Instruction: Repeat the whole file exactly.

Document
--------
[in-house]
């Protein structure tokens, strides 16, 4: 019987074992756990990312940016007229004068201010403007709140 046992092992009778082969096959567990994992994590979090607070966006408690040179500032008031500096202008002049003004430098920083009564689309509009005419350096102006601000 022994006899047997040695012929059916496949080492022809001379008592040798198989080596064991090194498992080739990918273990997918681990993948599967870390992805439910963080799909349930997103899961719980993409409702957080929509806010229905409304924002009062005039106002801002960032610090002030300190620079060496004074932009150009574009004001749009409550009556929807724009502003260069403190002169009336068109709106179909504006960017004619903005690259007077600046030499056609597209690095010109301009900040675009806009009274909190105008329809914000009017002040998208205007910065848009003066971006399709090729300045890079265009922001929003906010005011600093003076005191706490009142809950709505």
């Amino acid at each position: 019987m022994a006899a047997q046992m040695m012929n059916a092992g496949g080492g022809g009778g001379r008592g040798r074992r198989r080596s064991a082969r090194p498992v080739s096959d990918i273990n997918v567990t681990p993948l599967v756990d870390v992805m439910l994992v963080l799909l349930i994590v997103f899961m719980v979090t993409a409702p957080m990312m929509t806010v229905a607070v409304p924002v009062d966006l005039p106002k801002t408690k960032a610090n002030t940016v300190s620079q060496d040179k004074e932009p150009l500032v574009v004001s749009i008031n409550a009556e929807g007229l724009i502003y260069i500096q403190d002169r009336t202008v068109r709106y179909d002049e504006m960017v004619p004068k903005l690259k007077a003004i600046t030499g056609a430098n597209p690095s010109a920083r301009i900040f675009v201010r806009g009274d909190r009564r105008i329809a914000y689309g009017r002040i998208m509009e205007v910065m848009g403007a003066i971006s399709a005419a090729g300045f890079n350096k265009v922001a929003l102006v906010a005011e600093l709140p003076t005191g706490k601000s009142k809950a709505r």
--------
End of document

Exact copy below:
[in-house]
């Protein structure tokens, strides 16, 4: 019987074992756990990312940016007229004068201010403007709140 046992092992009778082969096959567990994992994590979090607070966006408690040179500032008031500096202008002049003004430098920083009564689309509009005419350096102006601000 022994006899047997040695012929059916496949080492022809001379008592040798198989080596064991090194498992080739990918273990997918681990993948599967870390992805439910963080799909349930997103899961719980993409409702957080929509806010229905409304924002009062005039106002801002960032610090002030300190620079060496004074932009150009574009004001749009409550009556929807724009502003260069403190002169009336068109709106179909504006960017004619903005690259007077600046030499056609597209690095010109301009900040675009806009009274909190105008329809914000009017002040998208205007910065848009003066971006399709090729300045890079265009922001929003906010005011600093003076005191706490009142809950709505």
């Amino acid at each position: 019987m022994a006899a047997q046992m040695m012929n059916a092992g496949g080492g022809g009778g001379r008592g040798r074992r198989r080596s064991a082969r090194p498992v080739s096959d990918i273990n997918v567990t681990p993948l599967v756990d870390v992805m439910l994992v963080l799909l349930i994590v997103f899961m719980v979090t993409a409702p957080m990312m929509t806010v229905a607070v409304p924002v009062d966006l005039p106002k801002t408690k960032a610090n002030t940016v300190s620079q060496d040179k004074e932009p150009l500032v574009v004001s749009i008031n409550a009556e929807g007229l724009i502003y260069i500096q403190d002169r009336t202008v068109r709106y179909d002049e504006m960017v004619p004068k903005l690259k007077a003004i600046t030499g056609a430098n597209p690095s010109a920083r301009i900040f675009v201010r806009g009274d909190r009564r105008i329809a914000y689309g009017r002040i998208m509009e205007v910065m848009g403007a003066i971006s399709a005419a090729g300045f890079n350096k265009v922001a929003l102006v906010a005011e600093l709140p003076t005191g706490k601000s009142k809950a709505r």